The Online Argument Structures Tool

TOAST user guide

TOAST (The Online Argument Structures Tool) is a web-based implementation of the ASPIC+ framework, characterised by Prakken [2010].

There are two interfaces to TOAST - a web form and a web service. The web form allows you to enter an argumentation system, view the results of evaluating it. The web service interface allows you to connect your own applications to TOAST and recieve the results in JSON format. Documentation for the web service is available.

The syntax for using the TOAST web interface is as follows:

Knowledge base

The knowledge base is split into Axioms, Premises and Assumptions. For all three sets, formulae are entered as a semi-colon seperated list of terms, with "~" being used for classical negation: p;
TOAST also supports Prolog-style first-order predicates: software(toast);
drinks(bob, cola);
Note that the content of predicates must start with lowercase letters, and no formulae can contain spaces.

Knowledge base preferences

The knowledge base prefereces are entered as a semi-colon seperated list of elements, with each element having the following format: lessPreferredFormula < morePreferredFormula; Note that as per the ASPIC+ theory, axioms cannot be part of a preference relation.

If the knowledge base is expressed in fist-order logic, preferences can include variables that quantify over all predicates of the given name: stayAtHome(X) < travel(X); Note that variables must start with an uppercase letter.


Rules are entered in the following format: [label] {comma-seperated list of antecedents}{implication}{consequent}; Implication is either "=>" (for a defeasible rule) or "->" for a strict rule.

When using first-order logic, rules can be expressed as general patterns of inference using variables: [r1] software(X), useful(X) => use(X);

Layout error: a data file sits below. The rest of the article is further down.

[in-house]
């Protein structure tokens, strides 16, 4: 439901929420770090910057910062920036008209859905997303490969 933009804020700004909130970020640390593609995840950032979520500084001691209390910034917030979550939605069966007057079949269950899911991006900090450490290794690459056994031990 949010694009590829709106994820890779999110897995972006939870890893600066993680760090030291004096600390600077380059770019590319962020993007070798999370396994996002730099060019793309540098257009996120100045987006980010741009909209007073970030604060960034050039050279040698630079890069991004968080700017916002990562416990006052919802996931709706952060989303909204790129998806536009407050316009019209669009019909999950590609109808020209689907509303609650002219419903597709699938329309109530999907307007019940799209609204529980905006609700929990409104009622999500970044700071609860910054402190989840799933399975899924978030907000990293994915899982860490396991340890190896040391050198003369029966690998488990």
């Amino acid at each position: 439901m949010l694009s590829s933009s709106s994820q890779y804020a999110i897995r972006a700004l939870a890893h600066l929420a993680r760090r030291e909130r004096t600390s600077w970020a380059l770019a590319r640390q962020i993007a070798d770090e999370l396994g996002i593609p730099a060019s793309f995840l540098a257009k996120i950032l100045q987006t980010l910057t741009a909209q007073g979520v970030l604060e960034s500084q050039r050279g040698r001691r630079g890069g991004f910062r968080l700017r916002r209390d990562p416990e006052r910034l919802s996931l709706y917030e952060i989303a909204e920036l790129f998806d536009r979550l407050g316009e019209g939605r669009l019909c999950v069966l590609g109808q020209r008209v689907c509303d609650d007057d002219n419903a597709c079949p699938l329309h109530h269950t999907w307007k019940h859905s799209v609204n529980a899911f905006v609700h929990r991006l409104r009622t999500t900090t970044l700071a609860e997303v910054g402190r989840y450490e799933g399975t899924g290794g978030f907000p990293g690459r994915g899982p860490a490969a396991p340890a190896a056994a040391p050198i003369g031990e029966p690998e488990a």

[r2] drinks(X, cola) => buy(X, cola);
All rules must be labelled. Rule labels are used for expressing undercutters: [r3] p => ~[r1];

Rule preferences

Rule preferences are entered as a semi-colon seperated list of elements, with each element having the following format: [label_of_less_preferred_rule] < [label_of_more_preferred_rule] For example: [r1] < [r2] Note that as per the ASPIC+ theory, strict rules cannot be part of a preference relation.


Contrariness relations allow one formula to be declared the contrary of another, or for two formulae to be declared contradictory.

TOAST accepts both these these forms. Examples will be used to describe the syntax: p^q; This means that p is a contrary of q. r-s; This means that r and s are contradictory, and is the same as: r^s;
As with preferences, general contrariness can be defined when using first-order logic: food(X)-drink(X); This means that all things declared as food contradict all things declared as drink, and vice versa.


The query determines whether or not there is an acceptable argument for the given formula, under the specified semantics, in the abstract framework derived from the given AS.

Last link/weakest link

This decides whether the last link or weakest link principle is used to determine the ordering on arguments. Please refer to [Prakken 2010] for details.


H. Prakken. An abstract framework for argumentation using structured arguments. Argument and Computation, 1(2):93-124, 2010.